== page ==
Dogs Community
10.3k Members
Avatar universal

9 months chihuahua mix with pancreatitis

My baby Sasha wasn’t acting her normal self since Christmas Eve. I noticed when i came home her bowl was still full like she hadn’t ate anything . She’s been moping around looking sad, not eating , throwing up & barely drinking water so she’s very dehydrated now. So on Tuesday i take her to the vet & she was diagnosed with pancreatitis. I spent $600 where she is hospitalized on 11/29-11/30 today under IV fluids, pain medications, meds to control her vomiting. But she’s still not eating... the doctor says to feed her low fat digestive good but she won’t even open her mouth, I’m afraid she will never eat again . All of her other test was negative, she doesn’t have parvo either. Is it normal for a dog to go this long without food? I’m afraid if she doesn’t start eating she won’t make it. I’m out of options. I’m also pregnant expecting my first born so i can not spend everything i have. I can’t keep crying for my baby . I’m under so much stress. I need answers!
1 Responses
675347 tn?1365464245
Pancreatitis at Christmas time. That is pretty classic. Is it possible that she got into some (really wrong for dogs) human Christmas food? Or even a bit of fatty meat?
Anyway, that is past now. But it can take the pancreas time to heal after an acute bout of pancreatitis. Some regimes recommend fasting with only water, in order for the healing to take place.
However, yes 10 days is quite a long time for a little dog to go with no nutrients at all. Is she getting any fluids? Are the fluids staying down? If not -then that is an emergency by now. Serious dehydration could set in.
I am sure the vet has provided a diet food....and that is probably kibble. Am I right? Or is it a soft food?
I am sure it is okay, but most likely not anything she can face to eat right now.
Pain and nausea will be what she is feeling, plus a gut that is very very upset and unable to stomach much food.
My feeling is she may be supported temporarily with a liquid nutrient feed. Does your vet know she refuses food all this time? What did he/she suggest? -Apart from the (no doubt kibble) diet food?
If they look baffled when you suggest a liquid nutrient feed, and can they provide one plus syringe (with no needle) for giving it to her.....then they need a brain transplant!

So -if that is the case and they can't come up with some good lateral thinking, you wil have to step in and fix up something for her. Go to the pharmacy and get some plastic syringes without needles. Then go and buy some white fish (not an "oily" fish for now but something plain, some chicken breast, and see if you can get a dietary supplement for dogs powder or capsule/tablet which can be emptied or crushed fine.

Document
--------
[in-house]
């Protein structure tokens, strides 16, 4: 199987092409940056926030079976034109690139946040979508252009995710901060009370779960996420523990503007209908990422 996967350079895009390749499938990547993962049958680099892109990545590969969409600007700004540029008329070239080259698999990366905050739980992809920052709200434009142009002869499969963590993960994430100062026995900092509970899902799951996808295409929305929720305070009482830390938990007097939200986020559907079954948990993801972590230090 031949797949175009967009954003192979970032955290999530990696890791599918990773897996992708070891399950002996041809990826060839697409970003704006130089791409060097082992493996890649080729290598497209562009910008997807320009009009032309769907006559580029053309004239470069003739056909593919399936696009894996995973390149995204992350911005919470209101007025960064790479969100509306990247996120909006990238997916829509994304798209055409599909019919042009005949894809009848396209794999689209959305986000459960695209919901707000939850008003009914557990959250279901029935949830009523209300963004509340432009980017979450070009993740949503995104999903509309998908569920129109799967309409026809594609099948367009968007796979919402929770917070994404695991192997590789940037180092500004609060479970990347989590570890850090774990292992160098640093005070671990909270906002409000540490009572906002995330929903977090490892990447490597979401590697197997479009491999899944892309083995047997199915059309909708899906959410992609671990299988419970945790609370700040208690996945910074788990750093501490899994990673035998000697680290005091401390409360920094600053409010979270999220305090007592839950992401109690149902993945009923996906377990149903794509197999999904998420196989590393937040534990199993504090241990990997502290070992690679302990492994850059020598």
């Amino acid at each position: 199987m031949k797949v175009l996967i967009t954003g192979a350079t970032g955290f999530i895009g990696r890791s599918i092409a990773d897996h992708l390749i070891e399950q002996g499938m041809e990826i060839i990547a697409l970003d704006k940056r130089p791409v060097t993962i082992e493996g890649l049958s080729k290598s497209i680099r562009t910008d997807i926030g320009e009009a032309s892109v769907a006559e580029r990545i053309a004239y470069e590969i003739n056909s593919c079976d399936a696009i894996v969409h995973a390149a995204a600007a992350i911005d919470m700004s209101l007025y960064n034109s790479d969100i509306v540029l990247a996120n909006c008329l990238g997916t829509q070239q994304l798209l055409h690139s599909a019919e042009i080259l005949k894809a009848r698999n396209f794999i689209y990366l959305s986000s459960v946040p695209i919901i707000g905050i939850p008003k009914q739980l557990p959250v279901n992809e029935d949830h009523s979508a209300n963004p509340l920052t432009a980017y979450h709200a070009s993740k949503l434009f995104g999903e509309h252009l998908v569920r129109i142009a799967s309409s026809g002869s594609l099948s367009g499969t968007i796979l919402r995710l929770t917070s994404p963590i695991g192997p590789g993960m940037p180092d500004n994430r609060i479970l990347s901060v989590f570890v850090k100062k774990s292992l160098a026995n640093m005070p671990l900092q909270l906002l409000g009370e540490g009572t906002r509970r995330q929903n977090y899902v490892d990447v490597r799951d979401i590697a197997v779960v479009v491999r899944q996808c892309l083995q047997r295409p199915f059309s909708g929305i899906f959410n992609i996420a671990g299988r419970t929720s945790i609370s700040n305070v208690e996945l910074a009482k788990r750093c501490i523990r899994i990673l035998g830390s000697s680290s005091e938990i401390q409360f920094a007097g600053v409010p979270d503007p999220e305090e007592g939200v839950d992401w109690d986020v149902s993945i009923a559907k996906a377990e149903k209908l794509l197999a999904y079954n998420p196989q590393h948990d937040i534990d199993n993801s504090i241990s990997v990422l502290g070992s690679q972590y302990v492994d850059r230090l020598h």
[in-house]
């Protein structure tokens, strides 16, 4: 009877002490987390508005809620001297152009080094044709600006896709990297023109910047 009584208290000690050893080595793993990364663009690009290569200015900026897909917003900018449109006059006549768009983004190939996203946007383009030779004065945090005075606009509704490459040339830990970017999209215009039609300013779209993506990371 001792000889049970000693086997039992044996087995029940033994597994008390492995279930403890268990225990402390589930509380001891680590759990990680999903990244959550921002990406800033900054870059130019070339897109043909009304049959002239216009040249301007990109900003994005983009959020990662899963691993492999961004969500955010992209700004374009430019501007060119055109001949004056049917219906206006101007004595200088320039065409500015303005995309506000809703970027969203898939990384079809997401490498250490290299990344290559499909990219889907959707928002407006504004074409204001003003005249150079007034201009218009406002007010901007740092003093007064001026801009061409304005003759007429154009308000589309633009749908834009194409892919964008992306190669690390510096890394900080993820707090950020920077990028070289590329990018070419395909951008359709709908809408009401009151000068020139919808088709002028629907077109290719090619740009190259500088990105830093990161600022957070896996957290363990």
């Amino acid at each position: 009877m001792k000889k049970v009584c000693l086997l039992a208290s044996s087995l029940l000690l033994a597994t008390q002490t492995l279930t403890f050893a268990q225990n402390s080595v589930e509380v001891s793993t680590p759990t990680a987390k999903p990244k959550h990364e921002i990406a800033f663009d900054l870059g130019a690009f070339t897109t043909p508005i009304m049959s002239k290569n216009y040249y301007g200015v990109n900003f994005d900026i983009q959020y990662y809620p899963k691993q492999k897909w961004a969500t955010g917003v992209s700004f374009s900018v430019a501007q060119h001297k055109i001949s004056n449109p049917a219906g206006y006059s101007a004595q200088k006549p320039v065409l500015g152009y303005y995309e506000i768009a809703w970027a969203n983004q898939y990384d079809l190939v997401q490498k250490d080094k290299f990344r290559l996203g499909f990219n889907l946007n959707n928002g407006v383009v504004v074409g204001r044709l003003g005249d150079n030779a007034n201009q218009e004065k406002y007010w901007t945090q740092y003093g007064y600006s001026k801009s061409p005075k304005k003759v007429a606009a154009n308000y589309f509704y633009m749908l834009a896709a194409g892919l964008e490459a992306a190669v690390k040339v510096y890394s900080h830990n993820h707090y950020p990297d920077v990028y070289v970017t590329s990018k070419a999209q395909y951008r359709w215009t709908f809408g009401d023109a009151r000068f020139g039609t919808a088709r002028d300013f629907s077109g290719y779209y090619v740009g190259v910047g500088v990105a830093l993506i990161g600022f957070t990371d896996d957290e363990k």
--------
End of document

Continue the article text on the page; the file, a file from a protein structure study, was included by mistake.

Boil and simmer the fish and chicken in some water for a while so the flavour comes out into the water. Drain some of the water off and allow to cool. Put the rest (meat/fish and what remains of the juice) into a blender and whizz it to a soup consistency.
Add the nutrient powder or crushed tablet to the liquid, and to the blended food.
Put the liquid a small amount at a time in the syringe, then gently (a half teaspoonful at a time) syringe it into the gap a dog usually has between the large back teeth and the front teeth. Don't do it too quickly or she won't be able to swallow it. Give her a syringe full every half hour. Make sure it stays down. If it doesn't, then she needs to be in an IV for re-hydration anyway so take her immediately to the vet.
If it does stay down, keep giving her the liquid only for a few hours, then start trying small amounts of the "soup". You may need to thin it down a bit with water if it sticks in the syringe.
See how that goes.
Have an Answer?
Top Dogs Answerers
675347 tn?1365464245
United Kingdom
974371 tn?1424656729
Central Valley, CA
Learn About Top Answerers
Didn't find the answer you were looking for?
Ask a question
Popular Resources
Members of our Pet Communities share their Halloween pet photos.
Like to travel but hate to leave your pooch at home? Dr. Carol Osborne talks tips on how (and where!) to take a trip with your pampered pet
Ooh and aah your way through these too-cute photos of MedHelp members' best friends
A list of national and international resources and hotlines to help connect you to needed health and medical services.
Here’s how your baby’s growing in your body each week.
These common ADD/ADHD myths could already be hurting your child